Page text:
1 May 2012
Are rising powers such as China establishing new frameworks of influence in South America or will local actors be free to chart their own destinies in the future?
Prepared by: ISN staff
Most experts agree with Eduardo Galeano – over time, foreign influence has had a deleterious effect over South America. In the 17th and 18th centuries, this meant direct European colonization and control. After the 19th century surge towards independence, foreign influence became more financial and economic than political, and eventually more American than European, as the “Colossus of the North” spread its hegemonic shadow over the hemisphere. Indeed, as Barry Buzan and Ole Waever argue, the United States was for all intents and purposes the only major external player in South America in the 20th century.
In recent years, however, American influence has waned in this part of the world. South American countries are increasingly looking for social, political and economic solutions among themselves, either by 1) forming their own regional organizations that minimize or exclude the US, or 2) seeking friends and opportunities outside of Washington's orbit. These attempts inevitably raise obvious questions. Is the southern half of the Western Hemisphere entering a genuinely post-American period or not? Are other rising powers, such as China, effectively establishing their influence, and if so to what ends? And finally, will local actors be able to shape the future of the region, to include quarantining foreign influences effectively?
A South American Union?
Locally-driven pro-integration efforts have made considerable progress in South America. The first of these was the Andean Community, established in 1969, which today unites the 100 million inhabitants of Bolivia, Colombia, Ecuador and Peru into a regional customs union.
In 2006, Venezuela withdrew from this community in order to sign a membership agreement with Mercosur, the Southern Common Market, which is the southern counterpart of the Andean Community. At present it consists of Argentina, Brazil, Paraguay and Uruguay, although Chile and the countries of the Andean Community are associate members and Venezuela is in the final stages of being ratified as a full member.
The Union of South American Nations (UNASUR) represents the next logical step beyond the Andean Community and Mercosur. Its aim is to combine its predecessors into a locally adapted version of the European Union. In addition to merging the two customs unions, UNASUR aims to permit the free movement of people, eliminate tariffs, promote economic development, and create a common defense policy for all South American countries. According to its constitutive treaty signed in 2008, the Union’s headquarters will eventually be in Quito, Ecuador, its parliament in Cochabamba, Bolivia, and its central bank in Caracas, Venezuela. With the treaty coming into effect in March 2011, the general consensus is that UNASUR represents, at least conceptually, a bold next-step departure from the standard South American narrative of foreign exploitation and under-achievement.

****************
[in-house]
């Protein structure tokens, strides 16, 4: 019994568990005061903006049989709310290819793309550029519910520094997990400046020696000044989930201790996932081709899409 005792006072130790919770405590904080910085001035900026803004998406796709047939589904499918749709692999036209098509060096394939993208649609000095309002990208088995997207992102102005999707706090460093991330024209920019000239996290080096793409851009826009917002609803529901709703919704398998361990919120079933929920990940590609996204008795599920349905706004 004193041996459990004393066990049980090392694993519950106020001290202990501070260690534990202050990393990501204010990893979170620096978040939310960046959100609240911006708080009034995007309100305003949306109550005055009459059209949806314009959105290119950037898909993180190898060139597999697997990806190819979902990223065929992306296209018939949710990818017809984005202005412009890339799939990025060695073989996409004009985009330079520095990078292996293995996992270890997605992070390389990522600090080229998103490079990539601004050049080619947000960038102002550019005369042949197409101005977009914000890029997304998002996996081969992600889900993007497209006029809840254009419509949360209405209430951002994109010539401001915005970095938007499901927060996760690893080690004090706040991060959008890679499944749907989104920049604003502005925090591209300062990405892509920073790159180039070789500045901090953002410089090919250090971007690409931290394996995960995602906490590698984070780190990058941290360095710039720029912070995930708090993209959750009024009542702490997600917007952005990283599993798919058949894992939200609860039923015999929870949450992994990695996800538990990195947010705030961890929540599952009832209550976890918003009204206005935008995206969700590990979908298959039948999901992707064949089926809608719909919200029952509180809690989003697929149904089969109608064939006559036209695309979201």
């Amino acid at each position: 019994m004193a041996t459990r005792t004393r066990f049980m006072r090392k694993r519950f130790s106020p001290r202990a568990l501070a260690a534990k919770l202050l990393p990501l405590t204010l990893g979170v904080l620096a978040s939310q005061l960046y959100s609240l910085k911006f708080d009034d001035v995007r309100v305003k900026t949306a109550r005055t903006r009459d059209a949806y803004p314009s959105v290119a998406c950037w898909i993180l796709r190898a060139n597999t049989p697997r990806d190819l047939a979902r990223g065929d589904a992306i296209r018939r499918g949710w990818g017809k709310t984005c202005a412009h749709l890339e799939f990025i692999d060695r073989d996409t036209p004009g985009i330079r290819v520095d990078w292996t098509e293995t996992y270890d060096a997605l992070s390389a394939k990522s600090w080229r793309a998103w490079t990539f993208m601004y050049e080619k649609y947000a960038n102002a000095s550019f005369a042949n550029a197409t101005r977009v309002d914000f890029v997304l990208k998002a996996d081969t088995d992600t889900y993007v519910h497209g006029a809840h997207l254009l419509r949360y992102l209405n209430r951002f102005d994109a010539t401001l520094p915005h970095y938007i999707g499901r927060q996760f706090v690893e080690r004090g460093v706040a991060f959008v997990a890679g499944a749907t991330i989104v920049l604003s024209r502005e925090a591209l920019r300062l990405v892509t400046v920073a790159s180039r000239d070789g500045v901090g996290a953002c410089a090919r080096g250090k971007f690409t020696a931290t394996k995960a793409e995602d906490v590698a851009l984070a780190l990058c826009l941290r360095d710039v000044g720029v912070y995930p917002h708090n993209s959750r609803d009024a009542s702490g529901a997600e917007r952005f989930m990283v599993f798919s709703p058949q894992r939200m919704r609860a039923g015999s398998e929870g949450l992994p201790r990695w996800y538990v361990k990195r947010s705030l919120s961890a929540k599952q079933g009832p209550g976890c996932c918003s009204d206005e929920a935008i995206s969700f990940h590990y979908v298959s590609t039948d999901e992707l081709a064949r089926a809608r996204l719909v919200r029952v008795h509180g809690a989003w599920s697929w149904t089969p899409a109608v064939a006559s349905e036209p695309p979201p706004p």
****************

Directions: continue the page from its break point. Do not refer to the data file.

Or a Changing of the Guard?
As promising as the above examples of political integration are, particularly UNASUR, analysts are not necessarily wrong to ask if they are symptoms of “build it and they will come.” Superstructural change is one thing, but what about the seemingly hardwired inequalities that still plague the region? Is South America inexorably moving away from the old narrative of negative foreign influence or is it merely assuming a new guise? Measured in terms of volume of trade, for example, China is now at least as important to South America as the United States (see the graphics below). Is that statistical truth a neutral one or does it bode ill, yet again, for the region? Well, maybe not yet.
As the graphics below illustrate, the US grip remains tight on the northern countries of Ecuador, Colombia and Venezuela. But in Brazil (the region’s largest economy) and Chile (despite a recent free trade agreement with the US), China is now the most important trading partner. What the data might be telling us, therefore, is that the picture here is a mottled one. Old influences linger, new ones are taking hold and local forces continue to struggle for enhanced autonomy and power. As a result, what this mix will ultimately yield remains an open question.
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